History and Awards

History

HIstoryIn 1948 Professor Cameron established a Lubrication Section in the Mechanical Engineering Department at Imperial College in London. Professor Cameron was a chemist by background and an engineer by temperament so the Section’s research was multidisciplinary from the outset, an approach it maintains to this day. Some of his first research was to apply the newly-invented electronic computer to solve hydrodynamic bearing problems.

By the 1960s the Lubrication Section comprised three academic staff and about 20 PhD students working on a wide range of problems including hydrodynamic, elastohydrodynamic and boundary lubrication, lubricant additives, rheology, friction and wear.

A particularly important achievement was the development of optical interferometry as a method of measuring elastohydrodynamic lubricating films. This has now become a very widely used way to characterise lubricants, both in industry and academia.

Professor Cameron retired in 1982 and the Section, now called the Tribology Section, was carried forward by Dr. Sayles and Dr Spikes. In 1987 the Section spun off the consulting company PCS and in 1991 this became PCS Instruments, now a world-leading lubricant research equipment company.

The Tribology Section continued successful research throughout the 1980s and 1990s, including work that led to the ISO/ASTM standard for measuring diesel fuel lubricity and research that quantified the influence of contaminants on bearing life, now enshrined in all bearing design handbooks.

HistoryThe Tribology Section was awarded a Platform Grant in Tribology from EPSRC in 2000 and this was followed by a second such grant in 2009. In 2005, the Tribology Section was renamed Tribology Group and it received the Rector’s Research Excellence Award in 2008, recognising it as a leading research group in Imperial College.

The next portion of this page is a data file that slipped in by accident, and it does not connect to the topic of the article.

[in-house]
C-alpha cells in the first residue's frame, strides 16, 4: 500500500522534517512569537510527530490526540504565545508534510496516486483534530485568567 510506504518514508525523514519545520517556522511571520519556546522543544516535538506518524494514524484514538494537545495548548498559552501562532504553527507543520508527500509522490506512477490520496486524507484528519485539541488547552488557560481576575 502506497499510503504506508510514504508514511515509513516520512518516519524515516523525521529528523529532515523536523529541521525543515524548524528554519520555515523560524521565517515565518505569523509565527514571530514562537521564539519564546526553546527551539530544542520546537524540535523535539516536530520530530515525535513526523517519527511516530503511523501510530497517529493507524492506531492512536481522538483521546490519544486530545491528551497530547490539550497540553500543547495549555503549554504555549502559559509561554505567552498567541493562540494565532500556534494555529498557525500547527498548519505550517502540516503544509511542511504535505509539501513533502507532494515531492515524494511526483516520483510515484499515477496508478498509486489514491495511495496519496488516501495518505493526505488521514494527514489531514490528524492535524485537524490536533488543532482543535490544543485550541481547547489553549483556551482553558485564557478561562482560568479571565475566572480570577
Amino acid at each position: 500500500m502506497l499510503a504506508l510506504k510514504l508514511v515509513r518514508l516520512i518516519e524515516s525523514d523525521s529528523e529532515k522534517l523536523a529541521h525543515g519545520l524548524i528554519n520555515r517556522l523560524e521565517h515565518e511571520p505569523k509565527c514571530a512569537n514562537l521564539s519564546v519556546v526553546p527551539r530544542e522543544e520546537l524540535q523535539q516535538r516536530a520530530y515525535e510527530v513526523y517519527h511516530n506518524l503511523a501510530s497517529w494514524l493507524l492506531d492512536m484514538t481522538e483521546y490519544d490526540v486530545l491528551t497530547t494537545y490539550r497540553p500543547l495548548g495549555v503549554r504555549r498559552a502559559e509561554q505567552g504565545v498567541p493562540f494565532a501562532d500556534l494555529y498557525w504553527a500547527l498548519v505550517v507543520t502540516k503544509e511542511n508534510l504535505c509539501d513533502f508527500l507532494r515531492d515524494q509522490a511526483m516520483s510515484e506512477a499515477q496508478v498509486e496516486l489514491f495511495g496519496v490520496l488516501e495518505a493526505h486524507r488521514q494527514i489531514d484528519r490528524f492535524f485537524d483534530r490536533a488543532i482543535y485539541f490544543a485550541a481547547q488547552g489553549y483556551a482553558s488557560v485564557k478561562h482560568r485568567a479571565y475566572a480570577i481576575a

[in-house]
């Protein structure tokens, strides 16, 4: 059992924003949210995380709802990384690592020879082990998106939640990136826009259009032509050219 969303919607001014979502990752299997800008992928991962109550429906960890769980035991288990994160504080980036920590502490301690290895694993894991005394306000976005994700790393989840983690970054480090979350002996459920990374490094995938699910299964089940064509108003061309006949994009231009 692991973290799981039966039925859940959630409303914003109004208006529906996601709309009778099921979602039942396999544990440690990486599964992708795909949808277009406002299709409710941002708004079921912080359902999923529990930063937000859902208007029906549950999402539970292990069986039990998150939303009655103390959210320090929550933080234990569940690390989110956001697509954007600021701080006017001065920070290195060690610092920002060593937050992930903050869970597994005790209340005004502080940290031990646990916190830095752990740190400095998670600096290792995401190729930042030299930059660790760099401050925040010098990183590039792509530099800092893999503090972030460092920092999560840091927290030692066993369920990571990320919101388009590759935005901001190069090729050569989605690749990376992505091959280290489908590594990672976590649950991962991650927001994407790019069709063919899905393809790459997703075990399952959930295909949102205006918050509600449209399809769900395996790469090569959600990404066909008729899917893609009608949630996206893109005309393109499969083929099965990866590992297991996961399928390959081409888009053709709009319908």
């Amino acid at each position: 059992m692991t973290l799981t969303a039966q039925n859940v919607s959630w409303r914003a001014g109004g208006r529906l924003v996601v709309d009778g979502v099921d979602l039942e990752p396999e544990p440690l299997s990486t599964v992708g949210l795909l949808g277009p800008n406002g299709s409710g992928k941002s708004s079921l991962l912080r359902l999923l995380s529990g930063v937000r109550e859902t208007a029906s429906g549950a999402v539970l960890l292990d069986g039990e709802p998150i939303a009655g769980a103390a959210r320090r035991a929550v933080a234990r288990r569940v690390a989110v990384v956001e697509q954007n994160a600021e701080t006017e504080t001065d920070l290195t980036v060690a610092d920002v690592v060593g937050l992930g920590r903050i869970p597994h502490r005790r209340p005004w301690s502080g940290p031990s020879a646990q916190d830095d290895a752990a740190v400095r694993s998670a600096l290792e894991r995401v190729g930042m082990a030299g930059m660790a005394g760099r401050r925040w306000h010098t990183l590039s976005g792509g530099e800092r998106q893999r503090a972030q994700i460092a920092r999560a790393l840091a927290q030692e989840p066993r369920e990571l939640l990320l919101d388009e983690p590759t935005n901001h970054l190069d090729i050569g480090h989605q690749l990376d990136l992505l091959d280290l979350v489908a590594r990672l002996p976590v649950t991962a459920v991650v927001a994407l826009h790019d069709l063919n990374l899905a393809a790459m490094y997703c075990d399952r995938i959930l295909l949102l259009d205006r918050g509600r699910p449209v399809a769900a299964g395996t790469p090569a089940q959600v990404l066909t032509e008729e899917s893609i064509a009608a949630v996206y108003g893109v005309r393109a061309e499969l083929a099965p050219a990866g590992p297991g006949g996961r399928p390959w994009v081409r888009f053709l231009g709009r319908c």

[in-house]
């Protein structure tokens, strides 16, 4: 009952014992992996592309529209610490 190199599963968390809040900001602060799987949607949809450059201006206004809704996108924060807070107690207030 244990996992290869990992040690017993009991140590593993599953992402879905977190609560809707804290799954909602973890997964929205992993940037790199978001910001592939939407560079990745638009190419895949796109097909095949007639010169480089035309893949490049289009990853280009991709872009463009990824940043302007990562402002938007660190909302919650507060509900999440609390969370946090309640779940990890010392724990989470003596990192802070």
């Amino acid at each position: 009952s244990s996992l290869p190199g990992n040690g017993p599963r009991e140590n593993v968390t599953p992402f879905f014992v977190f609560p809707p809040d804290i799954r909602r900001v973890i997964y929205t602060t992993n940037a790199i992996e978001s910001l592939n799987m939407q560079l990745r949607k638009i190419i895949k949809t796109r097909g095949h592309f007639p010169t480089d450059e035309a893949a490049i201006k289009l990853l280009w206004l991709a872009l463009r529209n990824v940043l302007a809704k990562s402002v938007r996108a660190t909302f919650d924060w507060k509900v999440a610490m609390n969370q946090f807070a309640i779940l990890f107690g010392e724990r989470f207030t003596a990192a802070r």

In 2010 the SKF University Technology Centre in Tribology was established within the Tribology Group, formalising a long and successful relationship between the Group and SKF. In 2013 this was followed by the establishment of the Shell University Technology Centre in Fuels and Lubricants in the Mechanical Engineering Department at Imperial College, again building on past research links between the Tribology Group and Shell.

The Group continues to grow and prosper and now consists of six academic staff, a senior and a junior research fellow, more than 50 postdoctoral staff and PhD students as well as several academic visitors. It is based in the Applied Mechanics Division of the Department of Mechanical Engineering, Imperial College but maintains collaborative research projects throughout Imperial College as well as with many university tribology research groups around the world.

Awards

The Tribology Group and its members have received many honours and awards in recognition of the quality of their research.Medal

  • Three Tribology Trust Gold Medals (1983, Professor Cameron; 2004, Professor Spikes; 2009, Professor Ioannides)
  • Three Tribology Silver Medals (1996, Professor Spikes; 2004, Dr Cann, 2004: Professor Olver, 2010)
  • Three Tribology Bronze Medals (2004, Dr Dini; 2010, Dr Fowell; 2011, Dr Reddyhoff)
  • STLE International Award, (2004, Professor Spikes)
  • ASME Mayo D Hersey Award, (2004, Professor Spikes)
  • Taiho Young Tribologist Award, (2009, Dr Reddyhoff)
  • Royal Swedish Academy of Engineering Sciences, Jacob Wallenberg Foundation Grant (2000, Professor Spikes; 2002, Dr Sayles, 2004; Dr Cann, 2007, Dr Dini)
  • AIPI Associazione Italiana Progettisti Industriali, Leonardo da Vinci Prize, (2011, Professor Ioannides)
  • Institute of Physics Tribology Group, Innovation in Technology Award (2011, Dr Wong)
  • Imperial College Research Excellence Award (2009, Tribology Group)
  • Imperial College Rector’s Medal for Excellence in Research Supervision (2012, Dr Dini)
  • Faculty of Engineering Teaching Excellence Award (2014, Dr Dini)
  • More than 20 annual best papers awards from the journals of the IMechE, ASME and STLE, 14 since 2000